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How to use Microsoft Edge, Windows 10's new browser

Mark Hachman | July 28, 2015
Microsoft's Edge aspires to be your browser for the modern Web, the board on which you surf the Internet within Windows 10. It's certainly functional. But how do you use it effectively? We can show you.

Web Notes allow you to "mark up" a webpage, scribbling notes and other digital graffiti on top of it. What Web Notes doesn't do, unfortunately, is leave the webpage "live." Instead, it's essentially a beefed-up version of the Snipping Tool: It takes a snapshot of the static page, then drops down a header with shortcuts to a digital pen, highlighter, and eraser. You can also add a typed note and even clip a bit of it. When you're done, you can either save the page as an image file to OneNote, to your Favorites, or to the Reading List.

Why would you want to do this? One of the examples that Microsoft developers have used is Edge's ability to create your own personalized recipe file: hunt down a recipe for blueberry scones, for example, then mark it up with your own tweaks and comments. Then, you can save it to your Reading list or to your own archive. Granted, you can do this with any browser in the world, Microsoft Paint, and a bit of grunt work. But, to be fair, Microsoft's goal is to make this kind of activity easier than it normally would be.

At press time, I noticed one bug that Microsoft hasn't thought through: Yes, you can leave a text comment attached to a Web page, but there's no apparent way to open it in OneNote--you'll merely see the an indicator that the note was left, but not the actual text. But OneNote notes as well as marked-up Web pages in Reading List will also take you back to the (original, unedited) Web page.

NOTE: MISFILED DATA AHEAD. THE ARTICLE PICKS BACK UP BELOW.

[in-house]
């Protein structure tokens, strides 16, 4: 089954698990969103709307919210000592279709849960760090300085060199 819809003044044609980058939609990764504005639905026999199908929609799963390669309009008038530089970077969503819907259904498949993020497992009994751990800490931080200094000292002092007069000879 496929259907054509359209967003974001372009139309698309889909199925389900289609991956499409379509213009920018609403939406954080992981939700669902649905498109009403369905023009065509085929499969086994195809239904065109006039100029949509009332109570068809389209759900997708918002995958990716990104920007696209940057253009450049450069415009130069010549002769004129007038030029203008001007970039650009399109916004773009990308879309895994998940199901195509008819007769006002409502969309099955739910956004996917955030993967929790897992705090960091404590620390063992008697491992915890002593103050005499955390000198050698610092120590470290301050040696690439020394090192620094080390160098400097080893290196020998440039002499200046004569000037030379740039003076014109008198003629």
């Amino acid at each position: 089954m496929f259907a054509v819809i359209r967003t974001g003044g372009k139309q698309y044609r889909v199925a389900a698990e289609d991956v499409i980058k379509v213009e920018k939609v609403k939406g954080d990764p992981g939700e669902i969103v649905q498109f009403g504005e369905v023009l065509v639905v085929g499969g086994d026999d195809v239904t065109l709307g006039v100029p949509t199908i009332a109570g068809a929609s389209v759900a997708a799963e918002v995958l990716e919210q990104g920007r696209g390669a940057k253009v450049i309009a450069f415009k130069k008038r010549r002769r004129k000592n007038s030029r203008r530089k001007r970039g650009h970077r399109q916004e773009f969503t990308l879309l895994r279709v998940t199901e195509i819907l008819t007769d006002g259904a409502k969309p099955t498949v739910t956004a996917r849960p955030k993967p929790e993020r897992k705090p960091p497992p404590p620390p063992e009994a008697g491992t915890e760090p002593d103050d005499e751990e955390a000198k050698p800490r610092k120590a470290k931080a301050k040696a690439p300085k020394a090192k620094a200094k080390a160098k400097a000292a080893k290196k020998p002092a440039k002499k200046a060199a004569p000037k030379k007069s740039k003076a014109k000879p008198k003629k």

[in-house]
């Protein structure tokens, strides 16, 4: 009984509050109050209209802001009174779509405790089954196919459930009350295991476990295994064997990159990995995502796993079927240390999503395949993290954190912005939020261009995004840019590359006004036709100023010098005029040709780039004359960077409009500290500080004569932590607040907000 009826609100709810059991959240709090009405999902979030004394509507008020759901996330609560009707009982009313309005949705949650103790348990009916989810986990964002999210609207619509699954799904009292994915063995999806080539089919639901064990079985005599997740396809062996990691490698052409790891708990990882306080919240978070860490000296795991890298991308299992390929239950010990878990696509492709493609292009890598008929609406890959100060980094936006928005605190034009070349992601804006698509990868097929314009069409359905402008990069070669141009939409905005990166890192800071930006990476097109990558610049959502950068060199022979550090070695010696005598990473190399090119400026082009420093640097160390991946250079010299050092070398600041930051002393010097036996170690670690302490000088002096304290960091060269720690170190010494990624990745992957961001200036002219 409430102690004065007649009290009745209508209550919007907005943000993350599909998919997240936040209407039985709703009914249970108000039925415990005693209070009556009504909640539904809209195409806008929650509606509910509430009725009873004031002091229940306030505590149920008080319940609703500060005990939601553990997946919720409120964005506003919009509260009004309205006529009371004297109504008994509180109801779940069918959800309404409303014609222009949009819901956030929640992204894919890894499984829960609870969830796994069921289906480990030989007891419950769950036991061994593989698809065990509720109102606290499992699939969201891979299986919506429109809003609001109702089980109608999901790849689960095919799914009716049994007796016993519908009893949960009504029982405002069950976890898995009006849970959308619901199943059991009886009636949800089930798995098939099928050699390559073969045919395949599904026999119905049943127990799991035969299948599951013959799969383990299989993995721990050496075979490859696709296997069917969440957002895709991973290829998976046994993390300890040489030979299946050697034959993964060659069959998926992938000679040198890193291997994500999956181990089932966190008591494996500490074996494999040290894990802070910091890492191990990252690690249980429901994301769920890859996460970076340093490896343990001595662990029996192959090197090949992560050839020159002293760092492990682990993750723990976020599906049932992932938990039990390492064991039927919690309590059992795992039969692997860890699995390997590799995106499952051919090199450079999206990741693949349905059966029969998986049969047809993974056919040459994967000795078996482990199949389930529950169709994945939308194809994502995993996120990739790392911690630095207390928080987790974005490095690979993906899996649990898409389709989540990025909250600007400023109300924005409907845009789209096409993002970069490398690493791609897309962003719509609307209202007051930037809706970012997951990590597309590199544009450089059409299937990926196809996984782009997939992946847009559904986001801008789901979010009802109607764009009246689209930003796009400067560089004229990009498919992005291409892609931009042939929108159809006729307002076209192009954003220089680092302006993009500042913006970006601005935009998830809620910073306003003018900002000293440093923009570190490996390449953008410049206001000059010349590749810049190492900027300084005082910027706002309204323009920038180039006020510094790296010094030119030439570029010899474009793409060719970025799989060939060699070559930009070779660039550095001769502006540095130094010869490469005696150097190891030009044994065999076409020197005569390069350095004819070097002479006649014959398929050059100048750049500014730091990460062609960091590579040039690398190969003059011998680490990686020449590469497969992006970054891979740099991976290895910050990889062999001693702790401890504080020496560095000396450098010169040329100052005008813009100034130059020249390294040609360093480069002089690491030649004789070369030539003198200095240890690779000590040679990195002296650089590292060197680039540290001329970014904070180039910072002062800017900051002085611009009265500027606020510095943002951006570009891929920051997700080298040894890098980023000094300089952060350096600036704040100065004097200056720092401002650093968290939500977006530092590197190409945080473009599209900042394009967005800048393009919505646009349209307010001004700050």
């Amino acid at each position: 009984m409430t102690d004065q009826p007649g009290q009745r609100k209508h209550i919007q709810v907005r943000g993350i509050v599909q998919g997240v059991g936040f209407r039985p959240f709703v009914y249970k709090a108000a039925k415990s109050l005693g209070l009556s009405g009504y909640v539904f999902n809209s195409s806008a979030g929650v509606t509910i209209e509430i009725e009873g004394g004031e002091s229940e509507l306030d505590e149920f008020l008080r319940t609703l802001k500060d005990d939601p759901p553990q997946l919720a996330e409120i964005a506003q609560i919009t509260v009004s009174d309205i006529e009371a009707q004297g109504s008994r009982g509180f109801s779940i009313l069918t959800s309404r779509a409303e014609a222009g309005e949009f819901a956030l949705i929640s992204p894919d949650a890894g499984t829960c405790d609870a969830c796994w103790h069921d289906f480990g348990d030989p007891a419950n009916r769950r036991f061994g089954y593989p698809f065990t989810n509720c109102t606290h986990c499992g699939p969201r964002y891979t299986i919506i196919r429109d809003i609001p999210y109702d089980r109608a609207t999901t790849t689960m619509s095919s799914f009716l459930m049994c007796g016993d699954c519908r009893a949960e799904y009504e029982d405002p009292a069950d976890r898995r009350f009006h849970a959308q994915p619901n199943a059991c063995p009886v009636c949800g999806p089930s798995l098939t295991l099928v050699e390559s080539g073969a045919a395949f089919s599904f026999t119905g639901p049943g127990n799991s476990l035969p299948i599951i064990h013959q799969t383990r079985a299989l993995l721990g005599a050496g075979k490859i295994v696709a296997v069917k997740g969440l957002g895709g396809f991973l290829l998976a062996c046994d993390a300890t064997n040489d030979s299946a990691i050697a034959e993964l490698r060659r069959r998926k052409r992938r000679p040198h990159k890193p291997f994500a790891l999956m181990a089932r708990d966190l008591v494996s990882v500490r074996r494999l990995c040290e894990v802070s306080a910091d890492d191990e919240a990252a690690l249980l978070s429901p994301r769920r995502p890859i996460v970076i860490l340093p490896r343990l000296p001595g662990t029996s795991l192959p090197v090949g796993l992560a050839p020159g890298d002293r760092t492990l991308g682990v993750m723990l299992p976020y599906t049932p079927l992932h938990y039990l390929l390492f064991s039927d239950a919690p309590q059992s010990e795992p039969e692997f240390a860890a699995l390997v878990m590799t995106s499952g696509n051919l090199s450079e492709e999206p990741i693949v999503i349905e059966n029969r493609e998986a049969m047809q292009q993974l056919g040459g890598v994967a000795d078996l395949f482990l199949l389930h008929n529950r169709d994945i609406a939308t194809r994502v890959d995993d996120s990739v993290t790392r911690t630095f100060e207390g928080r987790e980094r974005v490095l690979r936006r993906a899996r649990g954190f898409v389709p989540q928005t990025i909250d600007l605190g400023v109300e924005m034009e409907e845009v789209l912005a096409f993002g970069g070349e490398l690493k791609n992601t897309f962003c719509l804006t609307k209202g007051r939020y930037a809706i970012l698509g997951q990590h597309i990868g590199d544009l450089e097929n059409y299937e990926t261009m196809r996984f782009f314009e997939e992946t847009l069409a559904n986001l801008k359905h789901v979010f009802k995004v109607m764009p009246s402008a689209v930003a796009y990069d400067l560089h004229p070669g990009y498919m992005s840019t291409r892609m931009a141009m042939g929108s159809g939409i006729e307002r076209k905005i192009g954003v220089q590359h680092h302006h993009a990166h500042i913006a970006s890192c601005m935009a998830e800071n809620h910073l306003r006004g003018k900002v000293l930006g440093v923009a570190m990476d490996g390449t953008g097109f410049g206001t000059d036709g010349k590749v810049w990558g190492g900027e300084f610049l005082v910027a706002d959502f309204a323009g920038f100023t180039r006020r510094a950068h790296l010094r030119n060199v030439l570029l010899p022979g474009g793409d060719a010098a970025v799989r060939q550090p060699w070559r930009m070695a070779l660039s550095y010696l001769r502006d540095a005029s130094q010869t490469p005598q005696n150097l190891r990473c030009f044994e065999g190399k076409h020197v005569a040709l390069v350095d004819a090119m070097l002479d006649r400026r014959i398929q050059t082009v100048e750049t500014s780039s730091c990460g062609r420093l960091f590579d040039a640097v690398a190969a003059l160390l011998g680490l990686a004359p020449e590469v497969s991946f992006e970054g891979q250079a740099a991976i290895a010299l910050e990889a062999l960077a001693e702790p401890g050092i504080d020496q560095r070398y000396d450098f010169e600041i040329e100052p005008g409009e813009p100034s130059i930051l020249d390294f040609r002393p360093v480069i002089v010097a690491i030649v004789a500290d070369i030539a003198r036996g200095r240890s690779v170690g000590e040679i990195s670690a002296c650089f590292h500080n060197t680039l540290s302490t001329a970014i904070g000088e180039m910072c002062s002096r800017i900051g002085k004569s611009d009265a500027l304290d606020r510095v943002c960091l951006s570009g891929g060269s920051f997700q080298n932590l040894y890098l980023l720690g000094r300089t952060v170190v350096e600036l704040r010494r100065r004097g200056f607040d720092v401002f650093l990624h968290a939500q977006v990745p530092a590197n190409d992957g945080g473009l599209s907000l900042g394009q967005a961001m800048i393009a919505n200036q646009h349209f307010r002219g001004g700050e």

If you'd like, you can also share the original Web page using the Share icon and an app like Mail. It simply copies the URL into the body of the text.

A dive into the Settings

Microsoft's made a conscious effort to simplify the Settings menu in Windows 10, and that carries over into Edge. To access them, you'll need to click on that ellipsis menu at the far right-hand corner once again.

Note that there are a few options besides just the Settings: print, Pin to Start, and Open with Internet Explorer are the most interesting. It's doubtful you'll ever have to use the latter option. However, if for some reason Edge refuses to open a webpage, IE may save your bacon.

There really isn't that much to the Settings, so I'd recommend trying out all the options: tweaking Reading View, deciding which page to open a new tab with, and so on. Note that the Advanced Settings hides a couple of very interesting options: the ability to block popups, turn off Adobe Flash for security's sake, manage passwords, and so on. Note that Edge's lack of extensions does not allows plugins like LastPass to be used.

As noted in our review of Windows 10, Edge remains somewhat unfinished; we'd expect further customization options and plug-in support in the coming months. That should allow you to further tweak Edge, personalize it, and make it your own.

 

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